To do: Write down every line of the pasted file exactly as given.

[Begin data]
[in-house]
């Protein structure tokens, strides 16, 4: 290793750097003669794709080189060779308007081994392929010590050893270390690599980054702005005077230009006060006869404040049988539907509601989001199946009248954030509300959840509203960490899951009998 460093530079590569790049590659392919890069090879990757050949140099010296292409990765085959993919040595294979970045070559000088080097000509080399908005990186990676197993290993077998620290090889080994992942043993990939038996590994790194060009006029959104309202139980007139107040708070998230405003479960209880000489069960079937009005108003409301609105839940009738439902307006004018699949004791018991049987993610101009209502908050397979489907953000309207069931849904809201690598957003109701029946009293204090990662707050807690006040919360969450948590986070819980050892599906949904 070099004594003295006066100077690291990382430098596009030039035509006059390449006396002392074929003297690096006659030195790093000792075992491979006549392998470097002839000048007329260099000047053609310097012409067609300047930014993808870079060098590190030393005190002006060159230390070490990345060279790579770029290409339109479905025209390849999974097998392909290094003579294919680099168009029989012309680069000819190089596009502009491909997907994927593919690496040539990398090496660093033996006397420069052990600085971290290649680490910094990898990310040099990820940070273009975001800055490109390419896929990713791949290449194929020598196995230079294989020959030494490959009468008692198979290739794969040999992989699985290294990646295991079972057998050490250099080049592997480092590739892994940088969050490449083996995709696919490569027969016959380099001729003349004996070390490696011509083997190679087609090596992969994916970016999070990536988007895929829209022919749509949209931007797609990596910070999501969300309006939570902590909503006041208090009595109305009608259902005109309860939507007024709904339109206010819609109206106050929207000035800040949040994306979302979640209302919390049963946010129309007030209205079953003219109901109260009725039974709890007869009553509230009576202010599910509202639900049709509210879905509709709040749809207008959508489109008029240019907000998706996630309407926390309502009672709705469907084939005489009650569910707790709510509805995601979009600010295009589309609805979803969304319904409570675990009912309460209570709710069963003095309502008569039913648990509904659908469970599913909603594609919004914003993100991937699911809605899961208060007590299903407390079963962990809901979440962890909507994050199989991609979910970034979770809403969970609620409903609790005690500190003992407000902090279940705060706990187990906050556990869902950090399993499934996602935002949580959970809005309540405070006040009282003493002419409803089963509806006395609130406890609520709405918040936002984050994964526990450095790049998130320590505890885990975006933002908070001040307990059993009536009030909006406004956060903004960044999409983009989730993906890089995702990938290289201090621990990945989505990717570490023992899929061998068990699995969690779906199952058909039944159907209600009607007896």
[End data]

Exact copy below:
[in-house]
């Protein structure tokens, strides 16, 4: 290793750097003669794709080189060779308007081994392929010590050893270390690599980054702005005077230009006060006869404040049988539907509601989001199946009248954030509300959840509203960490899951009998 460093530079590569790049590659392919890069090879990757050949140099010296292409990765085959993919040595294979970045070559000088080097000509080399908005990186990676197993290993077998620290090889080994992942043993990939038996590994790194060009006029959104309202139980007139107040708070998230405003479960209880000489069960079937009005108003409301609105839940009738439902307006004018699949004791018991049987993610101009209502908050397979489907953000309207069931849904809201690598957003109701029946009293204090990662707050807690006040919360969450948590986070819980050892599906949904 070099004594003295006066100077690291990382430098596009030039035509006059390449006396002392074929003297690096006659030195790093000792075992491979006549392998470097002839000048007329260099000047053609310097012409067609300047930014993808870079060098590190030393005190002006060159230390070490990345060279790579770029290409339109479905025209390849999974097998392909290094003579294919680099168009029989012309680069000819190089596009502009491909997907994927593919690496040539990398090496660093033996006397420069052990600085971290290649680490910094990898990310040099990820940070273009975001800055490109390419896929990713791949290449194929020598196995230079294989020959030494490959009468008692198979290739794969040999992989699985290294990646295991079972057998050490250099080049592997480092590739892994940088969050490449083996995709696919490569027969016959380099001729003349004996070390490696011509083997190679087609090596992969994916970016999070990536988007895929829209022919749509949209931007797609990596910070999501969300309006939570902590909503006041208090009595109305009608259902005109309860939507007024709904339109206010819609109206106050929207000035800040949040994306979302979640209302919390049963946010129309007030209205079953003219109901109260009725039974709890007869009553509230009576202010599910509202639900049709509210879905509709709040749809207008959508489109008029240019907000998706996630309407926390309502009672709705469907084939005489009650569910707790709510509805995601979009600010295009589309609805979803969304319904409570675990009912309460209570709710069963003095309502008569039913648990509904659908469970599913909603594609919004914003993100991937699911809605899961208060007590299903407390079963962990809901979440962890909507994050199989991609979910970034979770809403969970609620409903609790005690500190003992407000902090279940705060706990187990906050556990869902950090399993499934996602935002949580959970809005309540405070006040009282003493002419409803089963509806006395609130406890609520709405918040936002984050994964526990450095790049998130320590505890885990975006933002908070001040307990059993009536009030909006406004956060903004960044999409983009989730993906890089995702990938290289201090621990990945989505990717570490023992899929061998068990699995969690779906199952058909039944159907209600009607007896």